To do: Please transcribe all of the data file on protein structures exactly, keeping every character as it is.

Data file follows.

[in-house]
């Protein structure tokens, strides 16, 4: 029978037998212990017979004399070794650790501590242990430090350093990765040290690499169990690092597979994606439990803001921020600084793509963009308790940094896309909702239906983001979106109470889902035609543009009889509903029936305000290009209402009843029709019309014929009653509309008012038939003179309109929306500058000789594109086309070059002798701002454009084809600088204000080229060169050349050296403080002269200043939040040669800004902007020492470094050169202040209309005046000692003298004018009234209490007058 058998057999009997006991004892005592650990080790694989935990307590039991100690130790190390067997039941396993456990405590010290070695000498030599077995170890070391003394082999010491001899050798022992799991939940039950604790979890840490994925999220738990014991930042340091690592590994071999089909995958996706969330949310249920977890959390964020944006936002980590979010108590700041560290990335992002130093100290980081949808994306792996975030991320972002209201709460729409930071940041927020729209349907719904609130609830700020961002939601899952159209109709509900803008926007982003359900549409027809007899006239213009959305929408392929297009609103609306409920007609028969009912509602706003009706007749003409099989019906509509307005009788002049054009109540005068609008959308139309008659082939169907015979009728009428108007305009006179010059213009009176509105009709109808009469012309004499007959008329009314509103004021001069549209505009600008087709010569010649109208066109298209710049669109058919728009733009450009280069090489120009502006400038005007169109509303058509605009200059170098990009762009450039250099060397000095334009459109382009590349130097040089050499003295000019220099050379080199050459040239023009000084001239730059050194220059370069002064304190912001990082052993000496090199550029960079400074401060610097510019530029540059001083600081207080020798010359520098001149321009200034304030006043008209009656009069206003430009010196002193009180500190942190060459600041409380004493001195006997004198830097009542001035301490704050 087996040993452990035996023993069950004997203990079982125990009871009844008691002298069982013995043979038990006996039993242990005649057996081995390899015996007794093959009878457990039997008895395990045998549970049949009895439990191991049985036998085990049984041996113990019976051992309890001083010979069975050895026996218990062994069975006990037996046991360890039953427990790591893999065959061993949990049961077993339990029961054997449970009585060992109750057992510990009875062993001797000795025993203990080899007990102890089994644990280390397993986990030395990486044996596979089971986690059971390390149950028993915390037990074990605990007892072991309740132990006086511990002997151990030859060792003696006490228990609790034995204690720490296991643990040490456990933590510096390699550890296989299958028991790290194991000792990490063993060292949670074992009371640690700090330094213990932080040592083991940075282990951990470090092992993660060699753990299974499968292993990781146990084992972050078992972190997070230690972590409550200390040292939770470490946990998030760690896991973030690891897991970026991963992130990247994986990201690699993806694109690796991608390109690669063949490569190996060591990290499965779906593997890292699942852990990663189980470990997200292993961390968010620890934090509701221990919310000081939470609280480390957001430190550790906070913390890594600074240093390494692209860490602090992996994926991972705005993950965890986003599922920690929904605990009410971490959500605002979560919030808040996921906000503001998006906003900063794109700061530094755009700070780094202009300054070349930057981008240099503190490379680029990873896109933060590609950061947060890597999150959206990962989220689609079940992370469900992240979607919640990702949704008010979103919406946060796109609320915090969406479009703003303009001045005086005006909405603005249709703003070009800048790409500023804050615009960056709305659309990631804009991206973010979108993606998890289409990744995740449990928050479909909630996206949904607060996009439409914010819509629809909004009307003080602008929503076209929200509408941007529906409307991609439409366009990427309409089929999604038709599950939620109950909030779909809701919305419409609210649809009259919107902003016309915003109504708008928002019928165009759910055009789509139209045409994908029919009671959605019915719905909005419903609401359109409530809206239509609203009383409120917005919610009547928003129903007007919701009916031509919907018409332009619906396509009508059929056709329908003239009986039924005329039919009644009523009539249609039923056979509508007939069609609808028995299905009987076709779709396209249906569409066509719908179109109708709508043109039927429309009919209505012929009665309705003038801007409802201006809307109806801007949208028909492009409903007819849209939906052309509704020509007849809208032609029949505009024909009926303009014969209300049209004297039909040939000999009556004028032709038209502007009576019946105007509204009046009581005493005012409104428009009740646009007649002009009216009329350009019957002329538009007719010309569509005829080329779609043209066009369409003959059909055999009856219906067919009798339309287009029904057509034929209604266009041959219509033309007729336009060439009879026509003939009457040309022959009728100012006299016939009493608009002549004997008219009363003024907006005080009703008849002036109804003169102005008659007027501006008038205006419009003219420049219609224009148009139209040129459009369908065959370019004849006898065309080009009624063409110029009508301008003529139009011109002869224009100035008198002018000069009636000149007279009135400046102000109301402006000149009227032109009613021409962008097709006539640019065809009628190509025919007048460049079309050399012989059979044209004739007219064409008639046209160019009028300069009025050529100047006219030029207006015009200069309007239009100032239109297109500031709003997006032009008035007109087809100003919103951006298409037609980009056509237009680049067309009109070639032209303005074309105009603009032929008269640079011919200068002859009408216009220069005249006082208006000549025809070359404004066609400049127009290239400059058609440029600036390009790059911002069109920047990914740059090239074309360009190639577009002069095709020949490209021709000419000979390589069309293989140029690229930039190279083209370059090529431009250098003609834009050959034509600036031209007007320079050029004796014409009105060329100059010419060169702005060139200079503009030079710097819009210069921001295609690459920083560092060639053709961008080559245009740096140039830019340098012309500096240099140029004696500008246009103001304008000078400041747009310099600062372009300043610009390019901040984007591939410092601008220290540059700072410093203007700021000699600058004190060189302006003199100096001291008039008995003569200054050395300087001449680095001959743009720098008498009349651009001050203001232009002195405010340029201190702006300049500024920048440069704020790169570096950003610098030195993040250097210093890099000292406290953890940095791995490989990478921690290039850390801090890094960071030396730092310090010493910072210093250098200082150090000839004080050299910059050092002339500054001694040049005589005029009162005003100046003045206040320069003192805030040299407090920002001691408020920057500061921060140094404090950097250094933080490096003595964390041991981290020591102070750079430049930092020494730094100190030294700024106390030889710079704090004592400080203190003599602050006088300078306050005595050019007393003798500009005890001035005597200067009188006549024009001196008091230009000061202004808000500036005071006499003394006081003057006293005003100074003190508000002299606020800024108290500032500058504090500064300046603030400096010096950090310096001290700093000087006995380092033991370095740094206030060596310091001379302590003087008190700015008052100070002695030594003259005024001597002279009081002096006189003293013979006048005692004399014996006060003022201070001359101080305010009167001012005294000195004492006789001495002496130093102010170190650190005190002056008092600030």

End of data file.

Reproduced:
[in-house]
């Protein structure tokens, strides 16, 4: 029978037998212990017979004399070794650790501590242990430090350093990765040290690499169990690092597979994606439990803001921020600084793509963009308790940094896309909702239906983001979106109470889902035609543009009889509903029936305000290009209402009843029709019309014929009653509309008012038939003179309109929306500058000789594109086309070059002798701002454009084809600088204000080229060169050349050296403080002269200043939040040669800004902007020492470094050169202040209309005046000692003298004018009234209490007058 058998057999009997006991004892005592650990080790694989935990307590039991100690130790190390067997039941396993456990405590010290070695000498030599077995170890070391003394082999010491001899050798022992799991939940039950604790979890840490994925999220738990014991930042340091690592590994071999089909995958996706969330949310249920977890959390964020944006936002980590979010108590700041560290990335992002130093100290980081949808994306792996975030991320972002209201709460729409930071940041927020729209349907719904609130609830700020961002939601899952159209109709509900803008926007982003359900549409027809007899006239213009959305929408392929297009609103609306409920007609028969009912509602706003009706007749003409099989019906509509307005009788002049054009109540005068609008959308139309008659082939169907015979009728009428108007305009006179010059213009009176509105009709109808009469012309004499007959008329009314509103004021001069549209505009600008087709010569010649109208066109298209710049669109058919728009733009450009280069090489120009502006400038005007169109509303058509605009200059170098990009762009450039250099060397000095334009459109382009590349130097040089050499003295000019220099050379080199050459040239023009000084001239730059050194220059370069002064304190912001990082052993000496090199550029960079400074401060610097510019530029540059001083600081207080020798010359520098001149321009200034304030006043008209009656009069206003430009010196002193009180500190942190060459600041409380004493001195006997004198830097009542001035301490704050 087996040993452990035996023993069950004997203990079982125990009871009844008691002298069982013995043979038990006996039993242990005649057996081995390899015996007794093959009878457990039997008895395990045998549970049949009895439990191991049985036998085990049984041996113990019976051992309890001083010979069975050895026996218990062994069975006990037996046991360890039953427990790591893999065959061993949990049961077993339990029961054997449970009585060992109750057992510990009875062993001797000795025993203990080899007990102890089994644990280390397993986990030395990486044996596979089971986690059971390390149950028993915390037990074990605990007892072991309740132990006086511990002997151990030859060792003696006490228990609790034995204690720490296991643990040490456990933590510096390699550890296989299958028991790290194991000792990490063993060292949670074992009371640690700090330094213990932080040592083991940075282990951990470090092992993660060699753990299974499968292993990781146990084992972050078992972190997070230690972590409550200390040292939770470490946990998030760690896991973030690891897991970026991963992130990247994986990201690699993806694109690796991608390109690669063949490569190996060591990290499965779906593997890292699942852990990663189980470990997200292993961390968010620890934090509701221990919310000081939470609280480390957001430190550790906070913390890594600074240093390494692209860490602090992996994926991972705005993950965890986003599922920690929904605990009410971490959500605002979560919030808040996921906000503001998006906003900063794109700061530094755009700070780094202009300054070349930057981008240099503190490379680029990873896109933060590609950061947060890597999150959206990962989220689609079940992370469900992240979607919640990702949704008010979103919406946060796109609320915090969406479009703003303009001045005086005006909405603005249709703003070009800048790409500023804050615009960056709305659309990631804009991206973010979108993606998890289409990744995740449990928050479909909630996206949904607060996009439409914010819509629809909004009307003080602008929503076209929200509408941007529906409307991609439409366009990427309409089929999604038709599950939620109950909030779909809701919305419409609210649809009259919107902003016309915003109504708008928002019928165009759910055009789509139209045409994908029919009671959605019915719905909005419903609401359109409530809206239509609203009383409120917005919610009547928003129903007007919701009916031509919907018409332009619906396509009508059929056709329908003239009986039924005329039919009644009523009539249609039923056979509508007939069609609808028995299905009987076709779709396209249906569409066509719908179109109708709508043109039927429309009919209505012929009665309705003038801007409802201006809307109806801007949208028909492009409903007819849209939906052309509704020509007849809208032609029949505009024909009926303009014969209300049209004297039909040939000999009556004028032709038209502007009576019946105007509204009046009581005493005012409104428009009740646009007649002009009216009329350009019957002329538009007719010309569509005829080329779609043209066009369409003959059909055999009856219906067919009798339309287009029904057509034929209604266009041959219509033309007729336009060439009879026509003939009457040309022959009728100012006299016939009493608009002549004997008219009363003024907006005080009703008849002036109804003169102005008659007027501006008038205006419009003219420049219609224009148009139209040129459009369908065959370019004849006898065309080009009624063409110029009508301008003529139009011109002869224009100035008198002018000069009636000149007279009135400046102000109301402006000149009227032109009613021409962008097709006539640019065809009628190509025919007048460049079309050399012989059979044209004739007219064409008639046209160019009028300069009025050529100047006219030029207006015009200069309007239009100032239109297109500031709003997006032009008035007109087809100003919103951006298409037609980009056509237009680049067309009109070639032209303005074309105009603009032929008269640079011919200068002859009408216009220069005249006082208006000549025809070359404004066609400049127009290239400059058609440029600036390009790059911002069109920047990914740059090239074309360009190639577009002069095709020949490209021709000419000979390589069309293989140029690229930039190279083209370059090529431009250098003609834009050959034509600036031209007007320079050029004796014409009105060329100059010419060169702005060139200079503009030079710097819009210069921001295609690459920083560092060639053709961008080559245009740096140039830019340098012309500096240099140029004696500008246009103001304008000078400041747009310099600062372009300043610009390019901040984007591939410092601008220290540059700072410093203007700021000699600058004190060189302006003199100096001291008039008995003569200054050395300087001449680095001959743009720098008498009349651009001050203001232009002195405010340029201190702006300049500024920048440069704020790169570096950003610098030195993040250097210093890099000292406290953890940095791995490989990478921690290039850390801090890094960071030396730092310090010493910072210093250098200082150090000839004080050299910059050092002339500054001694040049005589005029009162005003100046003045206040320069003192805030040299407090920002001691408020920057500061921060140094404090950097250094933080490096003595964390041991981290020591102070750079430049930092020494730094100190030294700024106390030889710079704090004592400080203190003599602050006088300078306050005595050019007393003798500009005890001035005597200067009188006549024009001196008091230009000061202004808000500036005071006499003394006081003057006293005003100074003190508000002299606020800024108290500032500058504090500064300046603030400096010096950090310096001290700093000087006995380092033991370095740094206030060596310091001379302590003087008190700015008052100070002695030594003259005024001597002279009081002096006189003293013979006048005692004399014996006060003022201070001359101080305010009167001012005294000195004492006789001495002496130093102010170190650190005190002056008092600030």